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By Stephen R. Connor, Published November 11 2001

The core of caring: Hospice offers end-of-life guidance for patients and family

When a hospice nurse walks into the home of a person facing life's most intimate passage, one of the more crucial questions he or she will ask is: What are your hopes and fears?

That question is at the core of what hospice care is all about.

Hospice nurses are the doorway to an end-of-life care system that includes doctors, social workers, chaplains, home health care aides and trained volunteers.

They work together to answer any and all of their dying patients' needs, be they physical, psychological or spiritual. The goal is to help keep patients as pain-free -- and lucid -- as long as possible, with loved ones nearby, until death arrives.

There is no typical patient at the end of life.

"Each person is unique, therefore their care needs to be uniquely tailored," said Mary Raymer, chair of the social work section for the National Hospice and Palliative Care Organization in Alexandria, Va.

But patients do share many concerns, said Raymer.

"The most common concerns people express are fear of becoming a burden to others, loss of control, loss of dignity and choice, finding meaning in their lives, spiritual concerns -- in short, not necessarily the physical component of dying but the psychosocial component."

That's why hospice care serves both patients and families. Workers concentrate on providing pain medication and relief for nausea and other symptoms, all the while working to help the patient deal with the effect their dying will have on loved ones.

On the job 24-7

Team members provide spiritual counseling, help work out arrangements for dependents, answer caregivers' questions and make themselves available 24 hours a day, seven days a week.

Sandi Sunter, a hospice counselor for 20 years at The Hospice of the Florida Suncoast, discovered the comfort her profession can provide when her mother, 81-year-old Eleanor Goldstein, became a hospice patient there, later succumbing to bladder cancer.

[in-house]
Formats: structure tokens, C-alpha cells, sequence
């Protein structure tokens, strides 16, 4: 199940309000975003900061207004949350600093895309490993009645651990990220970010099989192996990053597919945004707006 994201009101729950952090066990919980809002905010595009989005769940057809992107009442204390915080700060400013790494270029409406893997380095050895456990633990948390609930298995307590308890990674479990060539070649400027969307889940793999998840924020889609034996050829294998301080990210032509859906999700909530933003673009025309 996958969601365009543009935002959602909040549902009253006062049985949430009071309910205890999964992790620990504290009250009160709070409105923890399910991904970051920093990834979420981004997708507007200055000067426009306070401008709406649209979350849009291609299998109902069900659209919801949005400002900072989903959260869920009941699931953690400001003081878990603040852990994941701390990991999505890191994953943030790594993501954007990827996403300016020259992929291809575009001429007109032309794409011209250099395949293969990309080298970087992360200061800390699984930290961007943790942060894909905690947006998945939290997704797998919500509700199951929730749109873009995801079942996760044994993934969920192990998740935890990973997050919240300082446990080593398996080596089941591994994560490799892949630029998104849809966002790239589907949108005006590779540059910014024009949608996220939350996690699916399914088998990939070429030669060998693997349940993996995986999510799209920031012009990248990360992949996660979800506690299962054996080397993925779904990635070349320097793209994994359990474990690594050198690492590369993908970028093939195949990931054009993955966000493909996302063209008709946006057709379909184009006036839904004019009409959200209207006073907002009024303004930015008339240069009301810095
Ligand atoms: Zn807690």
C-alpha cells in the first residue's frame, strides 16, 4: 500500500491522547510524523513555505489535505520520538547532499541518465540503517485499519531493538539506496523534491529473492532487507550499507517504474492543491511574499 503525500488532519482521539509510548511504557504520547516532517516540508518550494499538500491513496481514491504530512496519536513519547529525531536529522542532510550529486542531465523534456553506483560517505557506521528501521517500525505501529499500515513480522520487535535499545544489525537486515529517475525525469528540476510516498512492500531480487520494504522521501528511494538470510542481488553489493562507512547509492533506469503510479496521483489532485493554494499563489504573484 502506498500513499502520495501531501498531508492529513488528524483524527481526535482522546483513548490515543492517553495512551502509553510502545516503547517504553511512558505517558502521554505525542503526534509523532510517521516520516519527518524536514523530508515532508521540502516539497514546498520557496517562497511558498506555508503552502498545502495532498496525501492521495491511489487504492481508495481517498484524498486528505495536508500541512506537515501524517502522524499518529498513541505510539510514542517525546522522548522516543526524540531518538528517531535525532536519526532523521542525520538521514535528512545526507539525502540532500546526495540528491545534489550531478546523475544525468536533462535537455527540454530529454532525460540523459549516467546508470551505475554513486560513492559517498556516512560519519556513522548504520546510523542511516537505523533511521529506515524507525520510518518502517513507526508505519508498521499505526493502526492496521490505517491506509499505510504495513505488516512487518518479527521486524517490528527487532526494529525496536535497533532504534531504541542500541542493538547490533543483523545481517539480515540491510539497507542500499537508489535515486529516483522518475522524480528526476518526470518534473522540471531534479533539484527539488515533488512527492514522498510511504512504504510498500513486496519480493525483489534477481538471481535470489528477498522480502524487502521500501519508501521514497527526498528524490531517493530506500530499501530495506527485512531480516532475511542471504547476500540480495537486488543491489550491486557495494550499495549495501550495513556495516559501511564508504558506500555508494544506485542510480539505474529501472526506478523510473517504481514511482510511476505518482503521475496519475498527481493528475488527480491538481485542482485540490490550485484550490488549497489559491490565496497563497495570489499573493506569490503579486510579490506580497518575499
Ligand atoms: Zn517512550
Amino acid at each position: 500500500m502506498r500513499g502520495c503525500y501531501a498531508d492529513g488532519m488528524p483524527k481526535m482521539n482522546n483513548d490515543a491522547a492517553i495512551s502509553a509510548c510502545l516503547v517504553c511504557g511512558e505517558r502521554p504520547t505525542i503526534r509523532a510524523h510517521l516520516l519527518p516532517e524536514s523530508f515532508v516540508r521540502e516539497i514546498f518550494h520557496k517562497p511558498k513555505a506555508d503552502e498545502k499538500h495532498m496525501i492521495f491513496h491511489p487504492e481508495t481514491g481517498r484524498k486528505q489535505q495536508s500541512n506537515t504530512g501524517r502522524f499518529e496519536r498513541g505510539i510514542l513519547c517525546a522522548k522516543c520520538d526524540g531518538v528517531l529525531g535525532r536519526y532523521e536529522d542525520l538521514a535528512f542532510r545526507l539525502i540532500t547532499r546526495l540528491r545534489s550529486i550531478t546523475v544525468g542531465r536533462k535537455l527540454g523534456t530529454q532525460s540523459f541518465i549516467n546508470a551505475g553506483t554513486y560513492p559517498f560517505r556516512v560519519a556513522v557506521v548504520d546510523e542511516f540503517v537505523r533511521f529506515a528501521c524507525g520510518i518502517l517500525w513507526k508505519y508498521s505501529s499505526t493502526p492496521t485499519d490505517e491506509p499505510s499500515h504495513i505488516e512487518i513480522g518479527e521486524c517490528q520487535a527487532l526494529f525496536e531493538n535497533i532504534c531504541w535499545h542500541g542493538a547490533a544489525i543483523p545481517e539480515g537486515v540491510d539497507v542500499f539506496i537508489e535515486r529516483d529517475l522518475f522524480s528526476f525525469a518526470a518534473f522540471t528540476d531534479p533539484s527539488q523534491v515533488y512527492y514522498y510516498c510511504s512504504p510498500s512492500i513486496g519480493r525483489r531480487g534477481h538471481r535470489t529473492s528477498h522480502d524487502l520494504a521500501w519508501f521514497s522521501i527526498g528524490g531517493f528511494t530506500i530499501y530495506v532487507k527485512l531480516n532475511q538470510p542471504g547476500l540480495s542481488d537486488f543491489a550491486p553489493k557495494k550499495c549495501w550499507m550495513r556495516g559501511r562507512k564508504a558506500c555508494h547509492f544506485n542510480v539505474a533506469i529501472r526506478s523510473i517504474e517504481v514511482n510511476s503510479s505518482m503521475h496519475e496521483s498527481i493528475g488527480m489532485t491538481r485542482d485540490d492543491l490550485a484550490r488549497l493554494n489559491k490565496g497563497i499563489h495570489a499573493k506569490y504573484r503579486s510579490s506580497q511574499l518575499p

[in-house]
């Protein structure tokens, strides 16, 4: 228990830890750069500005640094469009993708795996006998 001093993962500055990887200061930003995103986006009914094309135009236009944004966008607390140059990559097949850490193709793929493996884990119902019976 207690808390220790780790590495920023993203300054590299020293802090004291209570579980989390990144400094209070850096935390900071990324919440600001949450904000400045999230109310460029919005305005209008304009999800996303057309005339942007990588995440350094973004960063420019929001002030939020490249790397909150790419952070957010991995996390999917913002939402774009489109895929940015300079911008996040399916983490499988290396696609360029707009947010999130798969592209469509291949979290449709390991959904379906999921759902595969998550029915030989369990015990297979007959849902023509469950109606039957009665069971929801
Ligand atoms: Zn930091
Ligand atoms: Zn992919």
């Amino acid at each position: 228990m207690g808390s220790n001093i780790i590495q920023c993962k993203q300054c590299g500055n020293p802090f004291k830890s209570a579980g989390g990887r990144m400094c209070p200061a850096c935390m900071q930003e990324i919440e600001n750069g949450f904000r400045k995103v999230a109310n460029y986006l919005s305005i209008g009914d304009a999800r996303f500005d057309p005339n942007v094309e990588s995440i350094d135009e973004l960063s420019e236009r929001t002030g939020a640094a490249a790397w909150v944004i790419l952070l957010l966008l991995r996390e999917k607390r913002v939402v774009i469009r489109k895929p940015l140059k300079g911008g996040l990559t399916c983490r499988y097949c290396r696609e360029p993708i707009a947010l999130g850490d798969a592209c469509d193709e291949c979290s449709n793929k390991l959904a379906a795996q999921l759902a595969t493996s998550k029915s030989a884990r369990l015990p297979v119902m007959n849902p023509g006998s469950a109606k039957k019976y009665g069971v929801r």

"In a society where the end of my mother's life could have been met with cold tubes, heartless machines and strangers, her choice of hospice allowed her to be the author of her own end-of-life story. … I experienced the value of hospice in transforming the end-of-life journey for my mother and for our family. As patients and families come together, sharing this bittersweet chapter of life, hospice offers hope."

One couple who found this hope last year was Christie Cohagen and her husband, Pat Towell, of Falls Church, Va.

Christie, 49, a government analyst, was suffering from incurable cancer when she entered Hospice of Northern Virginia last August.

For the next month, which was to be the last of Christie's life, Pat learned how to care for his wife of 15 years in their home, with the help of the hospice team. Christie's wishes were respected: She was cared for by Pat and a close circle of longtime friends, surrounded by her books and mementos of world travel.

A week before Christie died, some of her work friends came to the townhouse with a T-shirt they all had signed.

"This really perked her up," Pat says. "Her last lucid time was seeing how much those around her cared about her."

After Christie's death, Pat became eligible for bereavement counseling, a service provided by hospices for each family member for at least a year after a patient's death.

"I know they are there for me," says Pat.

Still misunderstood